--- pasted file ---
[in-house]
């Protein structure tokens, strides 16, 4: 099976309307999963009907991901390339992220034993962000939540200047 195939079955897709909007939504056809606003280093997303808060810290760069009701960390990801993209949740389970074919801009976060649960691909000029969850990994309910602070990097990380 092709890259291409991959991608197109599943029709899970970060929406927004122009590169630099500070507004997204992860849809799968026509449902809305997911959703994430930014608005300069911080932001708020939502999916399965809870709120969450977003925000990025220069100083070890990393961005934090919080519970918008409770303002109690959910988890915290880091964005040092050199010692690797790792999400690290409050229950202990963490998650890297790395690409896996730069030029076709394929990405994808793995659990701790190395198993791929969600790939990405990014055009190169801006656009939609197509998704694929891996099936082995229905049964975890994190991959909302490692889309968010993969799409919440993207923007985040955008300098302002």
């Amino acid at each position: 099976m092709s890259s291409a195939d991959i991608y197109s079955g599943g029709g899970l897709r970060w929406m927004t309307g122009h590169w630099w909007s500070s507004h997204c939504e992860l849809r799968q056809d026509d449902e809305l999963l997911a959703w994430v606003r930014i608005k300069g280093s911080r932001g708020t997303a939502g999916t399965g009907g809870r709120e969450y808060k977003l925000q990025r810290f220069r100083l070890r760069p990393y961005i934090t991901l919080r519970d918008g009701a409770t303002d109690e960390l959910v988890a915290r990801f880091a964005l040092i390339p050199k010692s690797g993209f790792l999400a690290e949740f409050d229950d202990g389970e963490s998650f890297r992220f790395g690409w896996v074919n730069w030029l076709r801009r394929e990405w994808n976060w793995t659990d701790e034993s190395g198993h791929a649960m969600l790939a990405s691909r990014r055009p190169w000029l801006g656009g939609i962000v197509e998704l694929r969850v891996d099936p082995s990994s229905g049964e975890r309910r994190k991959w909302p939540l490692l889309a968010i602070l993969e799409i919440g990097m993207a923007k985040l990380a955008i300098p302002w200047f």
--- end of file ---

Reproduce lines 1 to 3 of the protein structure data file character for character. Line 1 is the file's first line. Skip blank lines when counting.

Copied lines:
[in-house]
């Protein structure tokens, strides 16, 4: 099976309307999963009907991901390339992220034993962000939540200047 195939079955897709909007939504056809606003280093997303808060810290760069009701960390990801993209949740389970074919801009976060649960691909000029969850990994309910602070990097990380 092709890259291409991959991608197109599943029709899970970060929406927004122009590169630099500070507004997204992860849809799968026509449902809305997911959703994430930014608005300069911080932001708020939502999916399965809870709120969450977003925000990025220069100083070890990393961005934090919080519970918008409770303002109690959910988890915290880091964005040092050199010692690797790792999400690290409050229950202990963490998650890297790395690409896996730069030029076709394929990405994808793995659990701790190395198993791929969600790939990405990014055009190169801006656009939609197509998704694929891996099936082995229905049964975890994190991959909302490692889309968010993969799409919440993207923007985040955008300098302002």
């Amino acid at each position: 099976m092709s890259s291409a195939d991959i991608y197109s079955g599943g029709g899970l897709r970060w929406m927004t309307g122009h590169w630099w909007s500070s507004h997204c939504e992860l849809r799968q056809d026509d449902e809305l999963l997911a959703w994430v606003r930014i608005k300069g280093s911080r932001g708020t997303a939502g999916t399965g009907g809870r709120e969450y808060k977003l925000q990025r810290f220069r100083l070890r760069p990393y961005i934090t991901l919080r519970d918008g009701a409770t303002d109690e960390l959910v988890a915290r990801f880091a964005l040092i390339p050199k010692s690797g993209f790792l999400a690290e949740f409050d229950d202990g389970e963490s998650f890297r992220f790395g690409w896996v074919n730069w030029l076709r801009r394929e990405w994808n976060w793995t659990d701790e034993s190395g198993h791929a649960m969600l790939a990405s691909r990014r055009p190169w000029l801006g656009g939609i962000v197509e998704l694929r969850v891996d099936p082995s990994s229905g049964e975890r309910r994190k991959w909302p939540l490692l889309a968010i602070l993969e799409i919440g990097m993207a923007k985040l990380a955008i300098p302002w200047f």